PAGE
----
Demographic and psychometric variables.
Demographic and psychometric variables.
Determinants of Stress-Related Sleep Reactivity
A linear regression analysis of the good sleepers showed no correlation between sleep-related stress reactivity expressed by FIRST and the variables considered (B = unstandardized coefficient: ISI: B = 0.1, P = .96; RSA: B = 0.03, P = .78; DERS B = −0.15, P = .17; SAS: B = 0.26, P = .10; BDI: B = −0.004, P = .97)
A linear regression analysis of the insomnia participants showed an inverse correlation between high sleep reactivity and resilience (Table 2) (P = .004)
Linear and multivariable regression analyses on stress-related sleep reactivity, cognitive and somatic pre-sleep arousal in subjects with insomnia.
Linear and multivariable regression analyses on stress-related sleep reactivity, cognitive and somatic pre-sleep arousal in subjects with insomnia.
Determinants of Pre-Sleep Arousal
The linear regression analysis in the group of good sleepers showed no correlation between pre-sleep cognitive arousal and the variables considered (B = unstandardized coefficient: ISI: B = 0.02, P = .9; RSA: B = −0.01, P = .23; FIRST: B = 0.02, P = .85; DERS: B = 0.08, P = .4; SAS: B = 0.09, P = .5; BDI: B = 0.07, P = .5).
The linear regression analysis in the insomnia subjects showed an inverse correlation between pre-sleep cognitive hyperarousal, expressed by the PSAS C score, and resilience (P = .01) and a positive correlation with high stress-related sleep reactivity (P = .01) and emotion dysregulation (P = .02) (Table 2).
The multivariable-regression model, including the pre-sleep cognitive arousal score as the dependent variable with resilience, and stress-related sleep reactivity and emotion dys-regulation as independent variables, was significant (F = 6.4, P = .005). Emotion dysregulation remained the variable significantly correlated with pre-sleep cognitive hyperarousal (P = .01) (Table 3).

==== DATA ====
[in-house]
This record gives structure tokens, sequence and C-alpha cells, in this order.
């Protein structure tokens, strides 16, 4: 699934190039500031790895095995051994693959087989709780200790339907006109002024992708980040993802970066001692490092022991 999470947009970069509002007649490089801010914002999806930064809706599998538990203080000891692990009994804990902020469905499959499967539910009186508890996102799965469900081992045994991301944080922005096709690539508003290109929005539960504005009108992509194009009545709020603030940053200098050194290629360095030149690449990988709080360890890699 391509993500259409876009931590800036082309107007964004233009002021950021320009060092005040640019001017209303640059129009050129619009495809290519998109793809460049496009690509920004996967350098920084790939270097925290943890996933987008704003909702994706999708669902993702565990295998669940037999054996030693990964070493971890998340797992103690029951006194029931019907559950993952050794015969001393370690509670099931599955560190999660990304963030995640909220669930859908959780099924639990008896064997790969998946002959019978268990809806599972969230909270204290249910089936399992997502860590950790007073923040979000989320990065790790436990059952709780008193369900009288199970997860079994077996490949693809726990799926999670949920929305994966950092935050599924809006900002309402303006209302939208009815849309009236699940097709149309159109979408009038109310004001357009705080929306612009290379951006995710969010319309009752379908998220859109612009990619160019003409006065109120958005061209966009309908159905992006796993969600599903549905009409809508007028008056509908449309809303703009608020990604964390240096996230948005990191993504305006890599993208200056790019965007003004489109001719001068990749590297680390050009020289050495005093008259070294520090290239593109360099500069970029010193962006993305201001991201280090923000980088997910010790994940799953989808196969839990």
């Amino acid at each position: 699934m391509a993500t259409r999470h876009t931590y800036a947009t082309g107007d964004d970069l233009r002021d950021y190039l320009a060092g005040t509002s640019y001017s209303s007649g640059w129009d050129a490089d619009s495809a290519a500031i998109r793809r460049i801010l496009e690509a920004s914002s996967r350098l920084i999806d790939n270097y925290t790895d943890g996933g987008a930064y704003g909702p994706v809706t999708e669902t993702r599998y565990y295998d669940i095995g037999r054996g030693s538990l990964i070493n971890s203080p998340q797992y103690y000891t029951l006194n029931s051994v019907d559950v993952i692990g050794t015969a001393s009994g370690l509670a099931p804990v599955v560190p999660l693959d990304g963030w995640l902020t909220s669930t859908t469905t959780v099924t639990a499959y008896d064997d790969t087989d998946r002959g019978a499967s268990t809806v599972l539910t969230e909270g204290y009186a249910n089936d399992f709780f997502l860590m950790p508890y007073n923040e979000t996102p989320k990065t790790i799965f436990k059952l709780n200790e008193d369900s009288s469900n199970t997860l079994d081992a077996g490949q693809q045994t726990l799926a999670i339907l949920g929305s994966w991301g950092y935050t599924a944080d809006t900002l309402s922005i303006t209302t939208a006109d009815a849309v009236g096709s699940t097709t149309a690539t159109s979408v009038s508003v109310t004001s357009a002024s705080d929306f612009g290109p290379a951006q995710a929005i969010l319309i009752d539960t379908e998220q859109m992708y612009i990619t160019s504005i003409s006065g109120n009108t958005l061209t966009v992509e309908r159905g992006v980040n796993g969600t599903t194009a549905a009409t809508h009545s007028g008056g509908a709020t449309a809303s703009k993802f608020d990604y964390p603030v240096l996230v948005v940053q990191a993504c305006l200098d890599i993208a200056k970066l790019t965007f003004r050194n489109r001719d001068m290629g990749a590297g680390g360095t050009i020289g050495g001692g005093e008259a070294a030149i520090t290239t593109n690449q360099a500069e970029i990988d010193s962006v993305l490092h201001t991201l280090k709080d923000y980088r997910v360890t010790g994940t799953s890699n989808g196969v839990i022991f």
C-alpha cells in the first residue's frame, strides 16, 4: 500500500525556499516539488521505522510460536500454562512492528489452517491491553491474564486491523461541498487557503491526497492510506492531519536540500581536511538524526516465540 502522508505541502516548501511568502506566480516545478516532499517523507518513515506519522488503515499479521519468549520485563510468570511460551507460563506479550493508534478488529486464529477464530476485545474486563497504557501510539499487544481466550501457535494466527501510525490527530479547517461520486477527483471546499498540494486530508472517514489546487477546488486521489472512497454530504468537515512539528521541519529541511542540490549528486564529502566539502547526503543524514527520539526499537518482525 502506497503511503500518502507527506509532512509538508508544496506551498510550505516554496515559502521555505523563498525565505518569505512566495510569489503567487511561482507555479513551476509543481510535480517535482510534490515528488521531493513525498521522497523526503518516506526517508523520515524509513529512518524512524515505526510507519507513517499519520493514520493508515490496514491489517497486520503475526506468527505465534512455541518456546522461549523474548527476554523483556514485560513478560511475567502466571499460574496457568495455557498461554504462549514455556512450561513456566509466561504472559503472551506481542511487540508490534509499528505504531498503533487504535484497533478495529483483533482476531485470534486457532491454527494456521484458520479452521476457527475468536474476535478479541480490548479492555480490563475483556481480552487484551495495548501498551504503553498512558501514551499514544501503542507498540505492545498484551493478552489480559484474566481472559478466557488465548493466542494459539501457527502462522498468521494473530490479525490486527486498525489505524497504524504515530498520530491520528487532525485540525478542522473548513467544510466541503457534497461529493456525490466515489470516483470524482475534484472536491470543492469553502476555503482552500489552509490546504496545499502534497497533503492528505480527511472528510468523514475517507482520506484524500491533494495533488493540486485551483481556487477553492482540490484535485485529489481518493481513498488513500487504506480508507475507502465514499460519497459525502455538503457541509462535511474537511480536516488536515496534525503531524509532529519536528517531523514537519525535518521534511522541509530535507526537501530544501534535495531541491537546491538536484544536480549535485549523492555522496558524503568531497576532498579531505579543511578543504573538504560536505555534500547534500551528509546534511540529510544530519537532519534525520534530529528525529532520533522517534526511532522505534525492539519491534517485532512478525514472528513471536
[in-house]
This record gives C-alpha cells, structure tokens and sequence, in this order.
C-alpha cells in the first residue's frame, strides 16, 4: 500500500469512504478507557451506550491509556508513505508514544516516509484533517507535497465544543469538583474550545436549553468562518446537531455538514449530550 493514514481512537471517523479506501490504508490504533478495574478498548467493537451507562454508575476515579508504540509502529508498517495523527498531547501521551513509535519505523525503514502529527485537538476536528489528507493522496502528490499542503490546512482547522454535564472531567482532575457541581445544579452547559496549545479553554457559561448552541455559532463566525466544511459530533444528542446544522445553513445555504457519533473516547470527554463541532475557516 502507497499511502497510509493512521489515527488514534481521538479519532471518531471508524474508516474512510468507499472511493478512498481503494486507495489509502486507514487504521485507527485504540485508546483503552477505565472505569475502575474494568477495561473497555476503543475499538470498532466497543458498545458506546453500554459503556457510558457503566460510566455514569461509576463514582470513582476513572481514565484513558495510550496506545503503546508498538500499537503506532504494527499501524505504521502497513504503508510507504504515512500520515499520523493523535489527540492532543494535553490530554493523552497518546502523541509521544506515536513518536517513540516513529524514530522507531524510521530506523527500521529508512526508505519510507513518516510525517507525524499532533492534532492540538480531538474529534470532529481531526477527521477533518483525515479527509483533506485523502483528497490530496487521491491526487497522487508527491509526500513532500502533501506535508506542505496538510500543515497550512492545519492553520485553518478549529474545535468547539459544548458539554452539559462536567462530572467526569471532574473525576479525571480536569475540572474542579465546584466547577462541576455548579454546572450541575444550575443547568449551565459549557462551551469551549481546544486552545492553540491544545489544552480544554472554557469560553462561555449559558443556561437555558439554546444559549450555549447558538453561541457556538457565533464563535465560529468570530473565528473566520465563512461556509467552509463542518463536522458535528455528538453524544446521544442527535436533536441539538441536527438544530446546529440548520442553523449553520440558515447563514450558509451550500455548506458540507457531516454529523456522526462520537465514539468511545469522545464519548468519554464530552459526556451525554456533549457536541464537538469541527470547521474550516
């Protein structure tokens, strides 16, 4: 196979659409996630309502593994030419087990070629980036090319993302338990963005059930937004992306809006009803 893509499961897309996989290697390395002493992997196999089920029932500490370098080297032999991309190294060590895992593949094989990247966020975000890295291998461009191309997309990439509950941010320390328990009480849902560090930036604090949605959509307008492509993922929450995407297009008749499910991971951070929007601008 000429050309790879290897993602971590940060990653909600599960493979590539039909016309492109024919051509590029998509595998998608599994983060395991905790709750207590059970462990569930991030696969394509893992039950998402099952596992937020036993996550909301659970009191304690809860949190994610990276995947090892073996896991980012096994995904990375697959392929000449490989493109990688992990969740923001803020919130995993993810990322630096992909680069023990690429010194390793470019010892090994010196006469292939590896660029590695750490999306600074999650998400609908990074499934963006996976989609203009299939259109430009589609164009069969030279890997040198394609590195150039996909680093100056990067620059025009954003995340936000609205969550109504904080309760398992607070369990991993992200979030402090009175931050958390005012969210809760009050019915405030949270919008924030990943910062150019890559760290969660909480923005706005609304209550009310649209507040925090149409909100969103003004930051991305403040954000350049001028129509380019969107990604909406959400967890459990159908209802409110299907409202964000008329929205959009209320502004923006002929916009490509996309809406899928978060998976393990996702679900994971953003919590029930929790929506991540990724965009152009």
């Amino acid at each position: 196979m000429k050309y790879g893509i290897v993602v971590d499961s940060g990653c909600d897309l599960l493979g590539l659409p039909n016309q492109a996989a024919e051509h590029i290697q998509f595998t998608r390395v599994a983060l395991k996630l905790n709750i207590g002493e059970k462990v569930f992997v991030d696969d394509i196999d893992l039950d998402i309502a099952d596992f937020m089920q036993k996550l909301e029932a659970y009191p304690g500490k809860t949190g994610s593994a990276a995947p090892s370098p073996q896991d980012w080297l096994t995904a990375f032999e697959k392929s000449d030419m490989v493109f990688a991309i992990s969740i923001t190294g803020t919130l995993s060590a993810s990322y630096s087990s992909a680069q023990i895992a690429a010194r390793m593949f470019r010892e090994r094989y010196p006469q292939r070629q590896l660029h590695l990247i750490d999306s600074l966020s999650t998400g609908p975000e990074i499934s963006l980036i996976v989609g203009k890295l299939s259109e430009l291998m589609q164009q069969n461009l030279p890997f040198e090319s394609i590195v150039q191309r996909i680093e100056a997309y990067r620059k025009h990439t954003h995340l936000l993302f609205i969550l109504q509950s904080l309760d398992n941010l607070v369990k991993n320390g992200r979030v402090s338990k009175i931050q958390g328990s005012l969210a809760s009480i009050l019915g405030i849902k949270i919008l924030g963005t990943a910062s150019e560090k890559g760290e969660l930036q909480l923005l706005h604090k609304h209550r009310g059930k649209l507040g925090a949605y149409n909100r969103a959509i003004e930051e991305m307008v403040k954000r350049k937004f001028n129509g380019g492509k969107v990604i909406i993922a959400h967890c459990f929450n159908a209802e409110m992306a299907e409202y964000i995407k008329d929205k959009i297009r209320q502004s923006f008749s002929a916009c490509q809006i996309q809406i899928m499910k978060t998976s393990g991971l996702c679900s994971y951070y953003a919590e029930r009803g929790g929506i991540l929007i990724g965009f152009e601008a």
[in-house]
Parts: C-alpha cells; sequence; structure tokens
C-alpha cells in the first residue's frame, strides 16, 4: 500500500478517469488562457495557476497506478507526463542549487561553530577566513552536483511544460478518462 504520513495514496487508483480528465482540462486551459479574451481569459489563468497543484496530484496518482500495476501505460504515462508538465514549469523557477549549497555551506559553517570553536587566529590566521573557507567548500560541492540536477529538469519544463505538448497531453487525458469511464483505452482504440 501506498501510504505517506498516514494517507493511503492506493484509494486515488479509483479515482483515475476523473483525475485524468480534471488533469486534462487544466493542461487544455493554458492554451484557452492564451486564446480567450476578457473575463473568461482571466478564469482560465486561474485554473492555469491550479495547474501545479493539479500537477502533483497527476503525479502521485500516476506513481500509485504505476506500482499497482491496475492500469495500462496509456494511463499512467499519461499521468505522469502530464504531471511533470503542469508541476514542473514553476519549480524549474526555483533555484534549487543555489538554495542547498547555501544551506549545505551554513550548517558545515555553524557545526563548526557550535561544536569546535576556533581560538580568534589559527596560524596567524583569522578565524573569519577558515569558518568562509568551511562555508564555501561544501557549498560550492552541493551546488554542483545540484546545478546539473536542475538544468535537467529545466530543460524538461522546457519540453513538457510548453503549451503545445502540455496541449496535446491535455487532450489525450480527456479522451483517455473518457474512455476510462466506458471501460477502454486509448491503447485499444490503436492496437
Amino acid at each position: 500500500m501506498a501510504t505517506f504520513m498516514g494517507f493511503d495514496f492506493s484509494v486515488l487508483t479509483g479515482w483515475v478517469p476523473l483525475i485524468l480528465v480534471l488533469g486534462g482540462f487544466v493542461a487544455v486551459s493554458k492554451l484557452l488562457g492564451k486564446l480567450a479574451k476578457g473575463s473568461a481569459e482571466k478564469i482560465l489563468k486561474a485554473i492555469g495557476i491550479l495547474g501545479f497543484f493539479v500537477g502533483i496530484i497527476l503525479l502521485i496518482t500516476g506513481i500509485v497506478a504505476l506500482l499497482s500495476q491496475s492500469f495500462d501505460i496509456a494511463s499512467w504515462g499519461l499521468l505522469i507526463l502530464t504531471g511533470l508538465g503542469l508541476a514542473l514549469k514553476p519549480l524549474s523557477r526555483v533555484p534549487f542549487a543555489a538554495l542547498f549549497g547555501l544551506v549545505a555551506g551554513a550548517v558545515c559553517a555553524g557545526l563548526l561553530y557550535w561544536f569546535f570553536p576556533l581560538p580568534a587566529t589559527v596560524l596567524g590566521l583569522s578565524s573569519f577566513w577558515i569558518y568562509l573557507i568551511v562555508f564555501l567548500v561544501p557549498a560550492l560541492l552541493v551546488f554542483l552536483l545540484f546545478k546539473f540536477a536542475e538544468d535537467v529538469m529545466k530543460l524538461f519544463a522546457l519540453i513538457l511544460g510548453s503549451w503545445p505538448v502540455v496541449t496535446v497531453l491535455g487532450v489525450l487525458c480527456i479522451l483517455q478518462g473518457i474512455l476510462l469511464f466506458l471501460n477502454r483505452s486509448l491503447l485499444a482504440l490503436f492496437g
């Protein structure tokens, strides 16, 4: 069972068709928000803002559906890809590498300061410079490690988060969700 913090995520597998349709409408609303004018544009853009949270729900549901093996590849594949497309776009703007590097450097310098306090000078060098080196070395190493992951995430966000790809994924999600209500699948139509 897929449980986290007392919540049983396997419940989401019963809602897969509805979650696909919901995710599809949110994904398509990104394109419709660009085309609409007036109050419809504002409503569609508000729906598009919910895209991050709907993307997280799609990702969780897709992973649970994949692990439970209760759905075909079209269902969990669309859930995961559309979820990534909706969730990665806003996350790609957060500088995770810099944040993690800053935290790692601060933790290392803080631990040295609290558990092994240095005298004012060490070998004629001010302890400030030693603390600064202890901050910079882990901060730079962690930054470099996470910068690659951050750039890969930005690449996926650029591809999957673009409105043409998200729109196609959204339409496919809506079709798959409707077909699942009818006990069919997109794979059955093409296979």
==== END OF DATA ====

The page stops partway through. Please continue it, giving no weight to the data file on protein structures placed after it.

Linear and multivariable regression analyses on emotion dysregulation in subjects with insomnia.
Linear and multivariable regression analyses on emotion dysregulation in subjects with insomnia.
The linear regression analysis in the group of good sleepers showed a correlation between pre-sleep somatic arousal and sleep reactivity (B = unstandardized coefficient: 0.19, P = .02). No other correlations were found with the other variables considered
The linear regression analysis in the insomnia subjects showed a positive correlation between pre-sleep somatic hyperarousal, expressed by the PSAS S score, emotion dysregulation (P = .02) and insomnia symptoms P = .03 (Table 2).
Determinants of Emotion Dysregulation
The linear regression analysis in the group of good sleepers showed no correlation between emotion regulation expressed by DERS and the variables considered (B = unstandardized coefficient: ISI: B = 0.1, P = .4; RSA: B = −0.2, P = .25; FIRST: B = −0.3, P = .1; PSAS C: B = 0.01, P = .4; PSAS S B = 0.9, P = .05; SAS: B = 0.4, P = .07; BDI: B = 0.02, P = .8).
The linear regression analysis in the insomnia participants showed an inverse correlation between emotion dysregulation and resilience score (P = .004), and a positive correlation with insomnia severity (P = .02) and pre-sleep cognitive hyper -arousal (P = .01) (Table 3).